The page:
• differential scanning calorimetry (DSC);
  • polyimides;
  • Raman spectroscopy;
  • temperature;
  • tribology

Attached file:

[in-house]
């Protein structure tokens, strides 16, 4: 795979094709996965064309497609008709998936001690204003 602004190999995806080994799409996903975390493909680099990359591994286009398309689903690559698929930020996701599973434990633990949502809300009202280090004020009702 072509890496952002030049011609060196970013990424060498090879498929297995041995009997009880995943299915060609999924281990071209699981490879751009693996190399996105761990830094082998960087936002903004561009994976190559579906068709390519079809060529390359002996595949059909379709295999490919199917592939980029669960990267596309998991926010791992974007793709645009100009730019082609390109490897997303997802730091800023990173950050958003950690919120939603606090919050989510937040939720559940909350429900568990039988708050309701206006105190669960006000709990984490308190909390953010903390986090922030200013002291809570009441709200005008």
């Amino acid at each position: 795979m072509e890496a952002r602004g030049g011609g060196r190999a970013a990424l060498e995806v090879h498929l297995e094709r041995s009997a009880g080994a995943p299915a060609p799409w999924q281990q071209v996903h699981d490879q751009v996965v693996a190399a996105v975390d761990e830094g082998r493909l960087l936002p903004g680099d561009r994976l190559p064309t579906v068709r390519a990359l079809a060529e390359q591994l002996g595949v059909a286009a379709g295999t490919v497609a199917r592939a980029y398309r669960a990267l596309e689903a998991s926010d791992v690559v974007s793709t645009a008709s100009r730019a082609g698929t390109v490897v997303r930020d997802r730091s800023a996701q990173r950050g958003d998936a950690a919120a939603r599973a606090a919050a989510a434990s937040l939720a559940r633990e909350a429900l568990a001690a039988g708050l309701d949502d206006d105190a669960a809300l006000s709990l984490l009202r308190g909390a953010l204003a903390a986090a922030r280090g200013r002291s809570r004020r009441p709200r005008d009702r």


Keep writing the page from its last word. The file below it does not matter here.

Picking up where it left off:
Polyimides (PI) are known for their extremely high thermal stability and lack of a glass transition temperature below their decomposition point. Therefore, they are frequently used in high-demanding tribological applications. The tribological characteristics of sintered polyimide (SP-1) are presently investigated as a function of the sliding temperature that is artificially varied between 60°C and 260°C under fixed load in counterformal contact with a steel plate. For obtaining low friction and wear, a transfer film needs to develop onto the sliding counterface, induced by viscous polymer flow. As surface plastification is more difficult for high-performance materials, for example, polyimide, a transition towards low friction and stabilized wear rates is observed at temperatures higher than 180°C in accordance with the occurrence of plate-like transfer particles, while high friction and no transfer was observed at lower temperatures. This transition is correlated to a peak value in both friction and wear at 180°C and is further explained by Raman spectroscopy performed on the worn polymer surfaces and temperature-modulated differential scanning calorimetry. It is concluded that the intensity of C-N-C related absorption bands is minimal at 180°C and is complementary to the intensity of the C[DOUBLE BOND]C phenylene structure that is maximal at 180°C. The orientation of the C-O-C structure slightly decreases relative to the sliding surface at higher bulk temperatures. The amount of C[DOUBLE BOND]O functional groups is the lowest at 140°C, while its orientation progressively enhances at higher bulk temperatures. At 140°C also, the lowest wear rates were measured. The 180°C transition temperature with a peak value in both friction and wear corresponds to a secondary transition measured in the specific complex heat capacity, pointing out that the overall bulk temperature is presently more important than local flash temperatures for causing transitions in tribological behavior. © 2006 Wiley Periodicals, Inc. J Appl Polym Sci 101: 1407–1425, 2006